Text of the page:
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General Assembly requests study of loud car exhausts, advancing at least one Arlington legislative priority

Virginia State Capitol on Feb. 1, 2023 (staff photo)

(Updated at 4 p.m.) There seems to be bipartisan agreement among state lawmakers about at least one issue: something must be done about the popping and roaring of noisy mufflers.

On Saturday (Feb. 25), the Virginia General Assembly adjourned its 2023 winter legislative session, which some say has been too short to get vital work done. These bills will now head to Gov. Glenn Youngkin to review before March 27.

With Republicans controlling the House of Delegates and Democrats the Senate, Arlington’s all-Democratic representation introduced a laundry list of bills that failed. These ranged from one permitting same-sex marriage to increasing gun control and leveling the playing field for online news outlets like ARLnow.

Those seeking relief from cars with loud exhausts fell short of a total victory, but both the Virginia House of Delegates and the State Senate passed a version of Sen. Adam Ebbin’s bill, SB 1085, that would study the issue.

His original bill would have prohibited the sale and use of aftermarket mufflers. Now, the legislature is directing the Department of Transportation to “convene a workgroup of specified stakeholders to examine the issue of vehicle noise in the Commonwealth and to report its findings and recommendations” to the chairs of each chamber’s transportation committee by Nov. 1.

His bill follows up on last year’s reversal of a 2021 law that prevented police from pulling over drivers just for having an excessively loud exhaust system. The original law was intended to reduce pretextual traffic stops and racial disparities but might have contributed to an uptick in noise complaints.

Of all the bills filed by local legislators that ARLnow highlighted at the start of the 2023 legislative session, this was the only one to pass.

However, a slew of bills from other lawmakers did make it through, including a few notable ones listed below.

Crime

  • HB 1583 (Del. “Rip” Sullivan) makes it illegal to use drones to spy on someone, regardless of where that device is located.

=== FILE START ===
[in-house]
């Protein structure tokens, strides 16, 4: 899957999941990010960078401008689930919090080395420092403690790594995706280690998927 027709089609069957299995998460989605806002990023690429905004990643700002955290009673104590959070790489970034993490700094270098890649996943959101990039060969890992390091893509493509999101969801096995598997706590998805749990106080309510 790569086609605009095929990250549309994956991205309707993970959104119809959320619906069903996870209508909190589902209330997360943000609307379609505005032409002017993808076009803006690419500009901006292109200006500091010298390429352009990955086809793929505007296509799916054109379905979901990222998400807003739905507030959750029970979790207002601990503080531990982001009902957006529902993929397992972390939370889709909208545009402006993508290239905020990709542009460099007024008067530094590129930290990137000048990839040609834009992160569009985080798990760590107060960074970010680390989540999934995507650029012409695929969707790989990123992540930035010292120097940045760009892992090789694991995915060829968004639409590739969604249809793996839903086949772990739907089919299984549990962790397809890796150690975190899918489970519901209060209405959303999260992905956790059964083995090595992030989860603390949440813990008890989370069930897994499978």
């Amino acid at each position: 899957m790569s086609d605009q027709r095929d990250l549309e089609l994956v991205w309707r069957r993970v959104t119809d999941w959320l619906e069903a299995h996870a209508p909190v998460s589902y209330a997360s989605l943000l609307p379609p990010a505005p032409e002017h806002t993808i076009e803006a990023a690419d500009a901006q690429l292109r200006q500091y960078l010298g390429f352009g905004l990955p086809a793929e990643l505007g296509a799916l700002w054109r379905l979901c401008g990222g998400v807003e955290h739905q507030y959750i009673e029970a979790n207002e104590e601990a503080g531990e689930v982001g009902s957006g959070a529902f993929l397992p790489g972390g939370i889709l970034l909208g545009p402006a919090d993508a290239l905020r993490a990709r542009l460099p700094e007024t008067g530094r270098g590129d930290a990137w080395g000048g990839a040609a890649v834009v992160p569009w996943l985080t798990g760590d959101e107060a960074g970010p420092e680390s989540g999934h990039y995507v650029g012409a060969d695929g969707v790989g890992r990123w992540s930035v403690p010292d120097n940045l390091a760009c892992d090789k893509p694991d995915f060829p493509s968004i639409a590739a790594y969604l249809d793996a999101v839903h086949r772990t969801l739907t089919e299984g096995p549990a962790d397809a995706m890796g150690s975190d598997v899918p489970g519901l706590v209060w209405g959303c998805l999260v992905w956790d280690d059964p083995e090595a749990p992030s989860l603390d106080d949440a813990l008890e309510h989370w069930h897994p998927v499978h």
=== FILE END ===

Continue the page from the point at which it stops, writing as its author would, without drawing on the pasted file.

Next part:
• HB 1590 (Sullivan) modernizes a harassing phone call statute that used to apply only to telephones and pagers. Now, it would be a misdemeanor to annoy or delay emergency personnel trying to do their job by causing any device to ring or signal an alert repeatedly.
  • SB 887 (Sen. Barbara Favola) requires out-of-cell programs and congregant activities for four hours a day for people in solitary confinement at the state prison, unless there is a lockdown. People in solitary confinement must receive physical and mental health evaluations and there has to be a publicly available process for restoring people to the general prison population.

Consumer protection

  • HB 1857 (Del. Elizabeth Bennett-Parker) is intended to prevent resellers from misleading ticket buyers by prohibiting them from making their website look similar to a ticket operator’s website. It also prohibits the display of trademarked or copyrighted information from an operator or a primary ticket provider without their consent.
  • SB 871 (Favola) would make it illegal for car manufacturers, factories and distributors to threaten to take away incentives from buyers or the right to participate in incentive programs.

Controlled substances

  • HB 2296 (Del. Patrick Hope) directs the state Secretary of Finance to determine a way to license manufacturers, distributors and sellers of liquid nicotine and ensure that product gets sold to of-age buyers only.

Employment

  • HB 1924 (Hope) requires employers to pay people with disabilities the minimum wage.
  • HB 1730 (Bennett-Parker) allows the Virginia Alcoholic Beverage Control to hire certain people who previously committed a felony.

Tax credits

  • HB 2387 (Del. Alfonso Lopez) establishes an income tax credit of up to $300 for people who purchase a firearm safety device, which Lopez tells ARLnow had the support of the National Rifle Association and major gun violence prevention groups.
  • HB 2445 (Bennett-Parker) renews a tax credit awarding farmers up to $10,000 for donations to nonprofit food banks.

Other civil laws

  • HB 2071 (Lopez) would make it easier to approve non-ministers to oversee marriages by allowing any clerk — not just a circuit court judge — to authorize someone to celebrate marriage rites, and allowing waivers of the $500 fee for people who can’t pay.

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